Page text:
In the configuration of FIGS. 1-5, the internesting is accomplished by locating both end portions 42 and 44 of U-shaped element 46 between the end portions 36 and 38 of U-shaped element 40. In order to accomplish this compact arrangement, the U-shaped element 46 is smaller than the U-shaped element 48 in the axial direction.

Since the contact structure 12 of terminal 10 includes two pairs of insulation displacement slots for a total of four, it is possible to terminate more than a single wire while retaining the advantages of redundant slot termination for each wire. In the configuration of terminal 10, slots 16 and 18 are narrower in width than slots 14 and 20 so that wires of different gauges can be accommodated. Alternatively, if desired, slots of equal or unequal width could be employed in pairs to form a splice termination between two coaxial wires.

FIG. 4 illustrates terminal 10 with two insulation-clad wires 48 and 50 terminated to contact structure 12. To facilitate entry of wires into the slots 14-20, each slot may be provided as illustrated with a beveled entry portion. In use of terminal 10, smaller gauge wire 48 is first inserted from above the terminal toward the base portion 26 into the colinearly arrayed slots. Wire 48 is received relatively freely into the wider slots 14 and 20. As the wire enters the narrower slots 16 and 18, its insulation cladding is displaced and electrical contact is made to the central conductor. After the smaller wire 48 is inserted, the larger gauge wire 50 is terminated. As this wire enters slots 14 and 20, its insulation cladding is displaced and electrical contact is made to the central conductor.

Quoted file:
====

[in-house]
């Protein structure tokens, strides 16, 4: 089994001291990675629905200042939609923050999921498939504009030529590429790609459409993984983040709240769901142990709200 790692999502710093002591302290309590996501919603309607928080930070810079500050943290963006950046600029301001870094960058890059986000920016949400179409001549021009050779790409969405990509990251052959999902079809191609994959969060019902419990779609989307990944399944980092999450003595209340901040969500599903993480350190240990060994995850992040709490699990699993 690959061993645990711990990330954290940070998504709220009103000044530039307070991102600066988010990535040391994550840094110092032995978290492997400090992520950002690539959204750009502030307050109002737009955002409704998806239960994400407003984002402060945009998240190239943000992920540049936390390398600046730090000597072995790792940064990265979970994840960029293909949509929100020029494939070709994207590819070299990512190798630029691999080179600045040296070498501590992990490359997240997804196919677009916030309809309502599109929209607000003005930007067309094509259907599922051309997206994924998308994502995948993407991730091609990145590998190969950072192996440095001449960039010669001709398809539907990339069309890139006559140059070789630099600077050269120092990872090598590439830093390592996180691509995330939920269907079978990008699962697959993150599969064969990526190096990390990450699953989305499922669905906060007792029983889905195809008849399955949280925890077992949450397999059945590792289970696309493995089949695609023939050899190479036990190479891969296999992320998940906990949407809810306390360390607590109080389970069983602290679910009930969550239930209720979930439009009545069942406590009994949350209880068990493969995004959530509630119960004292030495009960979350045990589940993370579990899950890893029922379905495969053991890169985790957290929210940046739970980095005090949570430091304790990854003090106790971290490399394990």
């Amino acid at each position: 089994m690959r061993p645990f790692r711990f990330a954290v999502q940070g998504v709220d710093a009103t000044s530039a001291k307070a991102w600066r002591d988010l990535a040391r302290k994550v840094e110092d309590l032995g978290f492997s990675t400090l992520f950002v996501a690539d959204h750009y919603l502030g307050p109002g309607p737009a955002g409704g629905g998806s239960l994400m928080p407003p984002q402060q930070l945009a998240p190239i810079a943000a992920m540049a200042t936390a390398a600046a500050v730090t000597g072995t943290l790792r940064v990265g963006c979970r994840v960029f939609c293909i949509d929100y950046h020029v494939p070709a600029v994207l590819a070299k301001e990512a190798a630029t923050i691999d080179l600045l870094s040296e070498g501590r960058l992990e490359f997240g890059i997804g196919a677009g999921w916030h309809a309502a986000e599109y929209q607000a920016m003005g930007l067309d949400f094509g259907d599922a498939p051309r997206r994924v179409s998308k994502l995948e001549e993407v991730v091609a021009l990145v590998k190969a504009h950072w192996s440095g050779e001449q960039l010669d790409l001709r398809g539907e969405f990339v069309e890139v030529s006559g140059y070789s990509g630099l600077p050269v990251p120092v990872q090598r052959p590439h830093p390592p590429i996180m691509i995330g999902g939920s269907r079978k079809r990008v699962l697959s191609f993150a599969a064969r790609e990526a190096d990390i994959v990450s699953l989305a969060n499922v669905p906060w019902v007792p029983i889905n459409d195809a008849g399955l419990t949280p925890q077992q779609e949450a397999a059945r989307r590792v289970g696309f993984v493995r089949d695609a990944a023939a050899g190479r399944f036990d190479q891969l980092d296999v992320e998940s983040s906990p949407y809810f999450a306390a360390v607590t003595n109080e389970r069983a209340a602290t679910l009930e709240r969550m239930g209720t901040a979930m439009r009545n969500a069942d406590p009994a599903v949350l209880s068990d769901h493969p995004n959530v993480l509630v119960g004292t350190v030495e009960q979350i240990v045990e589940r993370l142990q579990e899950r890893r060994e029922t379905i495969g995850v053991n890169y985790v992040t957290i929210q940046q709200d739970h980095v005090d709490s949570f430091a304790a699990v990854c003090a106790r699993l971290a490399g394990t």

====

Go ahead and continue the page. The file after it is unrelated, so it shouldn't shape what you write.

In accordance with the invention, the end portions 36 and 38 of U-shaped element 40 extend upwardly further from base portion 26 than do the end portions 42 and 44 of the U-shaped element 46. As a result, when the larger wire 50 is terminated, it does not enter the narrow width portions of slots 16 and 18 and damage to or weakening of the wire 50 is avoided.

Strain relief portion 22 may be employed to mechanically secure the wires 48 and 50 to the terminal 10 during or after insertion of the wires into the slots 14-20. Strain relief portion 22 includes a neck portion 52 extending from an end of base portion 26 in a direction generally parallel to the wire direction. A pair of strain relief arms 54 and 56 may be deformed to grip the insulation of wires 48 and/or 50. Neck portion 52 may be sloped or angled to elevate arms 54 and 56 so that wires 48 and 50 extend generally in a straight line (parallel to base 26) from slots 14-20 through the strain relief portion 22.

When wires 48 and 50 are terminated, they are electrically connected to one another by terminal 10. Spring contact portion 24 may be used to establish an electrical connection between wires 48 and 50 and an external circuit. Spring contact portion 24 includes a neck portion 58 extending generally in the axial direction from an end of base portion 26. A contact box portion 60 is integral with the neck portion 58 and includes a pair of spring arms 62 and 64. Arms 62 and 64 are configured to receive therebetween a conductive element associated with an external circuit, such as a conductive pad portion at the edge of a printed circuit board or a male pin terminal.